During labour the doula is a calm and constant presence and is, if necessary, able to offer comfort and suggestions on coping mechanisms such as breathing, relaxation, movement and positioning. The doula can also support the father to participate in the birth to a level at which he feels comfortable. The doula’s most important role is to provide reassurance, continuous support and nurturing (as this is proven to have dramatic results on the outcome of the birth and is something the NHS is often unable to provide).
After childbirth the doula may follow up with a couple of postnatal visits to help the new mum settle at home with her baby, or alternatively the mother may decide to employ a postnatal doula.
Postnatal doulas work flexible hours to suit the family, offering practical and emotional support to the new mother/parents in the home following the birth of the baby/babies. The doula’s role is empowering a family to take care of itself with encouragement, practical support around infant feeding, baby and sibling care and can include helping with domestic tasks, cooking, laundry etc.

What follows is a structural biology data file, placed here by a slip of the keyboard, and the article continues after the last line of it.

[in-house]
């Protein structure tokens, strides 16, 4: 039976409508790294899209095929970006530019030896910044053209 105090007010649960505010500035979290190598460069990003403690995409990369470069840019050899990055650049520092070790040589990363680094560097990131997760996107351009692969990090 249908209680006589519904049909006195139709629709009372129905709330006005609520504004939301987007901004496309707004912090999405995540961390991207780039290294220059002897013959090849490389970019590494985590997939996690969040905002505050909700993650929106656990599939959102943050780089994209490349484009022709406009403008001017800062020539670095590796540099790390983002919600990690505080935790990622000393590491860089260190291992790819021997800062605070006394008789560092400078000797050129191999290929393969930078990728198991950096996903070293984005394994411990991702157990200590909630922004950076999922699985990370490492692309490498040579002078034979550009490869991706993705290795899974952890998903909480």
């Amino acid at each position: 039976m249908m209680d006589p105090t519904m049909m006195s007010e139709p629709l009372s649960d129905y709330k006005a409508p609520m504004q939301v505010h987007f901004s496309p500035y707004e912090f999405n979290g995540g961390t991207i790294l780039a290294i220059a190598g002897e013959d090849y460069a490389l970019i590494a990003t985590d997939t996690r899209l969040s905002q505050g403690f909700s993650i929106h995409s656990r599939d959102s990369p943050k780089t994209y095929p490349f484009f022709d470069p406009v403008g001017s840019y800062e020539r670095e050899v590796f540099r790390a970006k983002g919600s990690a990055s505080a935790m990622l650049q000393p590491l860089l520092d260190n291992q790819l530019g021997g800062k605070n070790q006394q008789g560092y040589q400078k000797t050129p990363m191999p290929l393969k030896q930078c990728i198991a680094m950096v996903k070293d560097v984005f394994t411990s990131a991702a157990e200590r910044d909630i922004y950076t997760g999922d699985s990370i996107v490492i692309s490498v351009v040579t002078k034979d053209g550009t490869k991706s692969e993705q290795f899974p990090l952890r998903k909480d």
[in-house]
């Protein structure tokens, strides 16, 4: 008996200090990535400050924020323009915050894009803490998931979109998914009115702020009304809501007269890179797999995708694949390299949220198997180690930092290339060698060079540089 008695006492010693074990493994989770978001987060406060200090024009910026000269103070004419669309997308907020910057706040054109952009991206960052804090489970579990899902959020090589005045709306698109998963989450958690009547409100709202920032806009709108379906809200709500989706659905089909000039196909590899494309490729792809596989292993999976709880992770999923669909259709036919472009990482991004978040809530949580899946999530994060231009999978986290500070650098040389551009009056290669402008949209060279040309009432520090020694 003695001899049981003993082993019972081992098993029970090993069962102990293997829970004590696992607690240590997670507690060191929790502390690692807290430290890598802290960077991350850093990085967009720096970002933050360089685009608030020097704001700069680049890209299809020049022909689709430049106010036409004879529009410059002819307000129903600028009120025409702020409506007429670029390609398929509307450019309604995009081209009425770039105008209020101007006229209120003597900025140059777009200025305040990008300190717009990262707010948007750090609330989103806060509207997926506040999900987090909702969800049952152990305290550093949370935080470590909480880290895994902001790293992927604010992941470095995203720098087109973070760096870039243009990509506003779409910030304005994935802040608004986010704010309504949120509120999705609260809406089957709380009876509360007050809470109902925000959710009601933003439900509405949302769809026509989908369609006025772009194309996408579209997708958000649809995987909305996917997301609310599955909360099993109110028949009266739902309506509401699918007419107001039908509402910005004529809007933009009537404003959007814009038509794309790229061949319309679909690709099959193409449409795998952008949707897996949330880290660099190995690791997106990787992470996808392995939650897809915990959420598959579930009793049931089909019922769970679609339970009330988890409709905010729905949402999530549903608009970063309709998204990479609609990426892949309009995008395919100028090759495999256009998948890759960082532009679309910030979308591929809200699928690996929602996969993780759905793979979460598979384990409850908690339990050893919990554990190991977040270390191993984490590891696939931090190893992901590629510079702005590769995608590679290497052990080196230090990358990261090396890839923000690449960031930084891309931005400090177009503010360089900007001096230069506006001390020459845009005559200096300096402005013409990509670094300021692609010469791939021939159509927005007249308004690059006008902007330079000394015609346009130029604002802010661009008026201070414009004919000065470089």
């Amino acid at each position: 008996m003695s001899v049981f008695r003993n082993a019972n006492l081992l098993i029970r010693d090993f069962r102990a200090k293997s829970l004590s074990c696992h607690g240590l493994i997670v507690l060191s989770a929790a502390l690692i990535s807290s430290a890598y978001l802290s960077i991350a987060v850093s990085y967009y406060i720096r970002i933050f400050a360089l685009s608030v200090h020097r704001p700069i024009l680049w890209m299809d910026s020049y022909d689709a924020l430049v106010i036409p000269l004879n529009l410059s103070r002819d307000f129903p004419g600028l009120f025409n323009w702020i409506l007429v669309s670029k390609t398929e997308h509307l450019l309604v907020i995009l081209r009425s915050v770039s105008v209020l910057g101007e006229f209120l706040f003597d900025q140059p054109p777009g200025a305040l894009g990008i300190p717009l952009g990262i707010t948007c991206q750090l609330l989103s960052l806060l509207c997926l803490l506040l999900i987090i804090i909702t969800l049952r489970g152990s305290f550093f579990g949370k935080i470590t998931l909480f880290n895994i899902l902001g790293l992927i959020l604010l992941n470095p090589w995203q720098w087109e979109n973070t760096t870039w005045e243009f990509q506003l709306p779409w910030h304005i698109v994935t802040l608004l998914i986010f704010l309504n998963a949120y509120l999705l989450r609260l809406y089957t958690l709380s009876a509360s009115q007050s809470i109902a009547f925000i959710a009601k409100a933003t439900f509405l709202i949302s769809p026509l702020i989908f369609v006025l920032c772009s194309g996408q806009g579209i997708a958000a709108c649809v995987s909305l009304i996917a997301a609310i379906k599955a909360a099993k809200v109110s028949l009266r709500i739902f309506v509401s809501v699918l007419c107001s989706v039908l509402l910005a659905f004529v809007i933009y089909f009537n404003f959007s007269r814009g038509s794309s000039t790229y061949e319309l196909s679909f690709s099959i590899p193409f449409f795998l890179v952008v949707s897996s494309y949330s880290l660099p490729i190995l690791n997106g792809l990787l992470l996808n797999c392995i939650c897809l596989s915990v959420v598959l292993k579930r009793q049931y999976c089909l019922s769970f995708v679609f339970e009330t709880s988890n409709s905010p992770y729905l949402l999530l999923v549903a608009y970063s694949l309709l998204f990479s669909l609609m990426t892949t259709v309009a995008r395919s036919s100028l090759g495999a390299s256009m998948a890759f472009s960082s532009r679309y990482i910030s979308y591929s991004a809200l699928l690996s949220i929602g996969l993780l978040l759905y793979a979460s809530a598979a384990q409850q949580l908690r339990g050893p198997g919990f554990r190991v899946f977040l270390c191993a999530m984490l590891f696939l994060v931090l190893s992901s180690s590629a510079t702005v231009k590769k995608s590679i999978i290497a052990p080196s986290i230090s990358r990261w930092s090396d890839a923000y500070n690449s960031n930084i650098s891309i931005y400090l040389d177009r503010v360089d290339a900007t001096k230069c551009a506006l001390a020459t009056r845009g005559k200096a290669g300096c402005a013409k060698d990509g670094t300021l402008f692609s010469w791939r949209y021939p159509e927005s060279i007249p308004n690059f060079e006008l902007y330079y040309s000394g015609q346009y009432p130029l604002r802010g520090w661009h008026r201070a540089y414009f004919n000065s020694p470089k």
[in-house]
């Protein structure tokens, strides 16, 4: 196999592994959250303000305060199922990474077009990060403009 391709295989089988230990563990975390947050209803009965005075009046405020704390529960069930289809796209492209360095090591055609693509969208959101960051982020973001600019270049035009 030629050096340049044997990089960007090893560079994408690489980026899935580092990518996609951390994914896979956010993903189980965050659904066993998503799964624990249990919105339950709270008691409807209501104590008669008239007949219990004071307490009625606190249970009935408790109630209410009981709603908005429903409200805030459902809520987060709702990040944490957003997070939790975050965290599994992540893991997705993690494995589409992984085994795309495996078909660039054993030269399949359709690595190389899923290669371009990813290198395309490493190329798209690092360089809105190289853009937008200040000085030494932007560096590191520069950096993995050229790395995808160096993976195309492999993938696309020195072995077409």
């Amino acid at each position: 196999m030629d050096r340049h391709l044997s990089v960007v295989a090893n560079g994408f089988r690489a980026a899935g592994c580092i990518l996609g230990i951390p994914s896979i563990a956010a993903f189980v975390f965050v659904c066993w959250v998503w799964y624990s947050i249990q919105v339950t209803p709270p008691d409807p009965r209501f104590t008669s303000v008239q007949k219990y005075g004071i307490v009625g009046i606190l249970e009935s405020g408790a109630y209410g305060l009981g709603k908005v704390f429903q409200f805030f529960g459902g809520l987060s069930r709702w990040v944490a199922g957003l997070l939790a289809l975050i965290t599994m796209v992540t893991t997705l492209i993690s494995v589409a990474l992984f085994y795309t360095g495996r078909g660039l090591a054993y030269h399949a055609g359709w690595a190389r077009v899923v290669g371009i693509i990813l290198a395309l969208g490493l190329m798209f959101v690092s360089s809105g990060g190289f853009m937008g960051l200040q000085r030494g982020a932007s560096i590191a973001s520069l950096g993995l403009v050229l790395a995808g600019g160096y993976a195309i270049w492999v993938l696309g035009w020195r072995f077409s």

What does it cost?
Doulas can be employed directly and paid by their clients, or may choose to volunteer – such as under the Doula UK Access Fund or with women’s refuge charities – or may be employed in the NHS, or paid by Social Services or Childrens’ Centres working with their clients.
The cost of a doula birth package varies according to location and experience, but generally falls between £500 and £2000 for a Recognised doula. Mentored doulas with Doula UK, who are usually less experienced and are undergoing mentorship from an experienced doula, usually charge between £150-600 for a birth package. Postnatal doulas charge from upwards of £10 per hour.
Doula UK also provides the Doula Access Fund, which enables women who would not otherwise be able to afford a doula to access support. The Access Fund covers a doula’s expenses but the doula gives her services voluntarily.
Is there any evidence to back up claims about doulas?
There is a significant body of medical evidence to show that having a doula can mean:
- Reduced risk of Caesarean birth † *
- Reduced risk of instrumental birth † *